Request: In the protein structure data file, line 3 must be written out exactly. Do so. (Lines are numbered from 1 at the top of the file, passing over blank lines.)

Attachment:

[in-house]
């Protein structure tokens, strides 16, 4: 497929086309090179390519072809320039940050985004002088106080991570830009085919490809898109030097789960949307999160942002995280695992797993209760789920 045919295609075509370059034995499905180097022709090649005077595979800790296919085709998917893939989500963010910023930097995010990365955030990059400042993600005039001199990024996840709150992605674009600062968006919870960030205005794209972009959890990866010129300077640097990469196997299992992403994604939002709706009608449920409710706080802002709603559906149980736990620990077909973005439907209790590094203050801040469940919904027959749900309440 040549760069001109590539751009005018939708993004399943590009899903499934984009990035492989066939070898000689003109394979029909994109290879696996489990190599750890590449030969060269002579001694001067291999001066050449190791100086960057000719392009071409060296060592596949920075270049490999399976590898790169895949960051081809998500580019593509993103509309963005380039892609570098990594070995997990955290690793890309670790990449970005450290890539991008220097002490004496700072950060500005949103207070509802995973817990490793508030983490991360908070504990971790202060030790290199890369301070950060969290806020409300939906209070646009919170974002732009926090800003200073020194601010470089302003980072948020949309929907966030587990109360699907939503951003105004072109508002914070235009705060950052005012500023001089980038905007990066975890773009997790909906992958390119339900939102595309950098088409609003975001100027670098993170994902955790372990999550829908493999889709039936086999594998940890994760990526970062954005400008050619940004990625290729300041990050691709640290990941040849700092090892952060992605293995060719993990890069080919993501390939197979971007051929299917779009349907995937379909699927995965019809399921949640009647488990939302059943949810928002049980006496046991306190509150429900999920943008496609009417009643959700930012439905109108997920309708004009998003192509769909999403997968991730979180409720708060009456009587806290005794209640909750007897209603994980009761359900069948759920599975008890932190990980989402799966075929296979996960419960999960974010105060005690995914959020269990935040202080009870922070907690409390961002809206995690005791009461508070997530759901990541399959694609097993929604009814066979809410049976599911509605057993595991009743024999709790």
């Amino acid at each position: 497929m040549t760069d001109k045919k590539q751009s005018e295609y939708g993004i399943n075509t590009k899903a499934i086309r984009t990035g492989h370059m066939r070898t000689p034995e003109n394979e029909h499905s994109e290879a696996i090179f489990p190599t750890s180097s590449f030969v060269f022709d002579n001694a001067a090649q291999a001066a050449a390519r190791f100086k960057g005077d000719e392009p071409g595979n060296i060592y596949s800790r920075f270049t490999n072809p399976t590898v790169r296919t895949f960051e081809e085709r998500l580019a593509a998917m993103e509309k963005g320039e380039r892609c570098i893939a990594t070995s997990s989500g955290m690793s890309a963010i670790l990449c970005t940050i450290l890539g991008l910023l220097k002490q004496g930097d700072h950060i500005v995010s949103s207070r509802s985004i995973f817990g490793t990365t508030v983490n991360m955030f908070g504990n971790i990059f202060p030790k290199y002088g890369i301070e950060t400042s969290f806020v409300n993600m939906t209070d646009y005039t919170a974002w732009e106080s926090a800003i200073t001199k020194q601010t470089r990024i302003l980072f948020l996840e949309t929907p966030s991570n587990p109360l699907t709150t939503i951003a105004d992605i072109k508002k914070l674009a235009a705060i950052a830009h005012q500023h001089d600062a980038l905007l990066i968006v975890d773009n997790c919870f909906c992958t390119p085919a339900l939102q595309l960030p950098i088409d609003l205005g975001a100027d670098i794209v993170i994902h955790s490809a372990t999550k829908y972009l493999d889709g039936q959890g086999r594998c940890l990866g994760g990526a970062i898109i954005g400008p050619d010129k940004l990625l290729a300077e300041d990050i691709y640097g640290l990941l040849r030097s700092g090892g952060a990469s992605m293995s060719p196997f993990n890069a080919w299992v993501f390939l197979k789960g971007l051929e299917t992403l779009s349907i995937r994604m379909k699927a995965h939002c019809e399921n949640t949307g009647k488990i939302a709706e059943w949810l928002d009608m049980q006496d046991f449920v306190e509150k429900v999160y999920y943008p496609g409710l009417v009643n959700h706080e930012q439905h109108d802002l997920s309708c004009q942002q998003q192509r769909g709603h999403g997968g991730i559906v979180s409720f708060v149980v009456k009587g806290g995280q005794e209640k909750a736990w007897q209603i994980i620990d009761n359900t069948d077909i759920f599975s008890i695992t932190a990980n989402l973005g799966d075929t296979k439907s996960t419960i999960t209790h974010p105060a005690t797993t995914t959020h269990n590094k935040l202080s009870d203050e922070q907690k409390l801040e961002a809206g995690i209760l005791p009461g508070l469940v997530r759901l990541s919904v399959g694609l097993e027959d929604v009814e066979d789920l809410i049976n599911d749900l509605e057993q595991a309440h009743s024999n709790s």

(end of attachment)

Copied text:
């Amino acid at each position: 497929m040549t760069d001109k045919k590539q751009s005018e295609y939708g993004i399943n075509t590009k899903a499934i086309r984009t990035g492989h370059m066939r070898t000689p034995e003109n394979e029909h499905s994109e290879a696996i090179f489990p190599t750890s180097s590449f030969v060269f022709d002579n001694a001067a090649q291999a001066a050449a390519r190791f100086k960057g005077d000719e392009p071409g595979n060296i060592y596949s800790r920075f270049t490999n072809p399976t590898v790169r296919t895949f960051e081809e085709r998500l580019a593509a998917m993103e509309k963005g320039e380039r892609c570098i893939a990594t070995s997990s989500g955290m690793s890309a963010i670790l990449c970005t940050i450290l890539g991008l910023l220097k002490q004496g930097d700072h950060i500005v995010s949103s207070r509802s985004i995973f817990g490793t990365t508030v983490n991360m955030f908070g504990n971790i990059f202060p030790k290199y002088g890369i301070e950060t400042s969290f806020v409300n993600m939906t209070d646009y005039t919170a974002w732009e106080s926090a800003i200073t001199k020194q601010t470089r990024i302003l980072f948020l996840e949309t929907p966030s991570n587990p109360l699907t709150t939503i951003a105004d992605i072109k508002k914070l674009a235009a705060i950052a830009h005012q500023h001089d600062a980038l905007l990066i968006v975890d773009n997790c919870f909906c992958t390119p085919a339900l939102q595309l960030p950098i088409d609003l205005g975001a100027d670098i794209v993170i994902h955790s490809a372990t999550k829908y972009l493999d889709g039936q959890g086999r594998c940890l990866g994760g990526a970062i898109i954005g400008p050619d010129k940004l990625l290729a300077e300041d990050i691709y640097g640290l990941l040849r030097s700092g090892g952060a990469s992605m293995s060719p196997f993990n890069a080919w299992v993501f390939l197979k789960g971007l051929e299917t992403l779009s349907i995937r994604m379909k699927a995965h939002c019809e399921n949640t949307g009647k488990i939302a709706e059943w949810l928002d009608m049980q006496d046991f449920v306190e509150k429900v999160y999920y943008p496609g409710l009417v009643n959700h706080e930012q439905h109108d802002l997920s309708c004009q942002q998003q192509r769909g709603h999403g997968g991730i559906v979180s409720f708060v149980v009456k009587g806290g995280q005794e209640k909750a736990w007897q209603i994980i620990d009761n359900t069948d077909i759920f599975s008890i695992t932190a990980n989402l973005g799966d075929t296979k439907s996960t419960i999960t209790h974010p105060a005690t797993t995914t959020h269990n590094k935040l202080s009870d203050e922070q907690k409390l801040e961002a809206g995690i209760l005791p009461g508070l469940v997530r759901l990541s919904v399959g694609l097993e027959d929604v009814e066979d789920l809410i049976n599911d749900l509605e057993q595991a309440h009743s024999n709790s």